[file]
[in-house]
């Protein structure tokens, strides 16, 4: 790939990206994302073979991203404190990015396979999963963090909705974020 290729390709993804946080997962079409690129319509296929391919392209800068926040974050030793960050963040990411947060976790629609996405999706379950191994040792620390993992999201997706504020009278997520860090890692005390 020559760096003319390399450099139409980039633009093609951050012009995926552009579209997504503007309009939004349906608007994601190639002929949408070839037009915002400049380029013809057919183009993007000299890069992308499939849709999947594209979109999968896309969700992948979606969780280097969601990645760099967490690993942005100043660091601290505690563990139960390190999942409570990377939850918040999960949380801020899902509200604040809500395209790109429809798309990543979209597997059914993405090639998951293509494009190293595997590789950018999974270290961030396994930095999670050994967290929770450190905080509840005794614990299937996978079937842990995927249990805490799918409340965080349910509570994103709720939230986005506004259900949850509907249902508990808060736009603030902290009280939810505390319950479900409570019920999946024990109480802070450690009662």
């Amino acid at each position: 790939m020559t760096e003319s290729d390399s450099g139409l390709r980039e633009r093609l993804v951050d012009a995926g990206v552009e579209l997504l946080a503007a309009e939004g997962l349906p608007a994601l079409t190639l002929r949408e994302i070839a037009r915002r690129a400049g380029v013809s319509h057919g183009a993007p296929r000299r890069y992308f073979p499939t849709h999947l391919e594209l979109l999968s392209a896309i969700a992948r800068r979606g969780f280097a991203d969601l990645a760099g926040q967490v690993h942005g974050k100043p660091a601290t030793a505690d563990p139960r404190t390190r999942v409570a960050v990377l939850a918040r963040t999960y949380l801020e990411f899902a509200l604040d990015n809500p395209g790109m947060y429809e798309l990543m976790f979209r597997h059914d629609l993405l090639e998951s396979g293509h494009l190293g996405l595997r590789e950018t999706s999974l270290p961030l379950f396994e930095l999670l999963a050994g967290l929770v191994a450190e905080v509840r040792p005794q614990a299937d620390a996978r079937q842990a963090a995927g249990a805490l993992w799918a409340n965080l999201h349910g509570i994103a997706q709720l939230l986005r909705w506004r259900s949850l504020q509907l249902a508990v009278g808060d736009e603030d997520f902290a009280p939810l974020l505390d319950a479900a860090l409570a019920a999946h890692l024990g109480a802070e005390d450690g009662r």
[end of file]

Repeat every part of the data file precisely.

[in-house]
């Protein structure tokens, strides 16, 4: 790939990206994302073979991203404190990015396979999963963090909705974020 290729390709993804946080997962079409690129319509296929391919392209800068926040974050030793960050963040990411947060976790629609996405999706379950191994040792620390993992999201997706504020009278997520860090890692005390 020559760096003319390399450099139409980039633009093609951050012009995926552009579209997504503007309009939004349906608007994601190639002929949408070839037009915002400049380029013809057919183009993007000299890069992308499939849709999947594209979109999968896309969700992948979606969780280097969601990645760099967490690993942005100043660091601290505690563990139960390190999942409570990377939850918040999960949380801020899902509200604040809500395209790109429809798309990543979209597997059914993405090639998951293509494009190293595997590789950018999974270290961030396994930095999670050994967290929770450190905080509840005794614990299937996978079937842990995927249990805490799918409340965080349910509570994103709720939230986005506004259900949850509907249902508990808060736009603030902290009280939810505390319950479900409570019920999946024990109480802070450690009662």
């Amino acid at each position: 790939m020559t760096e003319s290729d390399s450099g139409l390709r980039e633009r093609l993804v951050d012009a995926g990206v552009e579209l997504l946080a503007a309009e939004g997962l349906p608007a994601l079409t190639l002929r949408e994302i070839a037009r915002r690129a400049g380029v013809s319509h057919g183009a993007p296929r000299r890069y992308f073979p499939t849709h999947l391919e594209l979109l999968s392209a896309i969700a992948r800068r979606g969780f280097a991203d969601l990645a760099g926040q967490v690993h942005g974050k100043p660091a601290t030793a505690d563990p139960r404190t390190r999942v409570a960050v990377l939850a918040r963040t999960y949380l801020e990411f899902a509200l604040d990015n809500p395209g790109m947060y429809e798309l990543m976790f979209r597997h059914d629609l993405l090639e998951s396979g293509h494009l190293g996405l595997r590789e950018t999706s999974l270290p961030l379950f396994e930095l999670l999963a050994g967290l929770v191994a450190e905080v509840r040792p005794q614990a299937d620390a996978r079937q842990a963090a995927g249990a805490l993992w799918a409340n965080l999201h349910g509570i994103a997706q709720l939230l986005r909705w506004r259900s949850l504020q509907l249902a508990v009278g808060d736009e603030d997520f902290a009280p939810l974020l505390d319950a479900a860090l409570a019920a999946h890692l024990g109480a802070e005390d450690g009662r």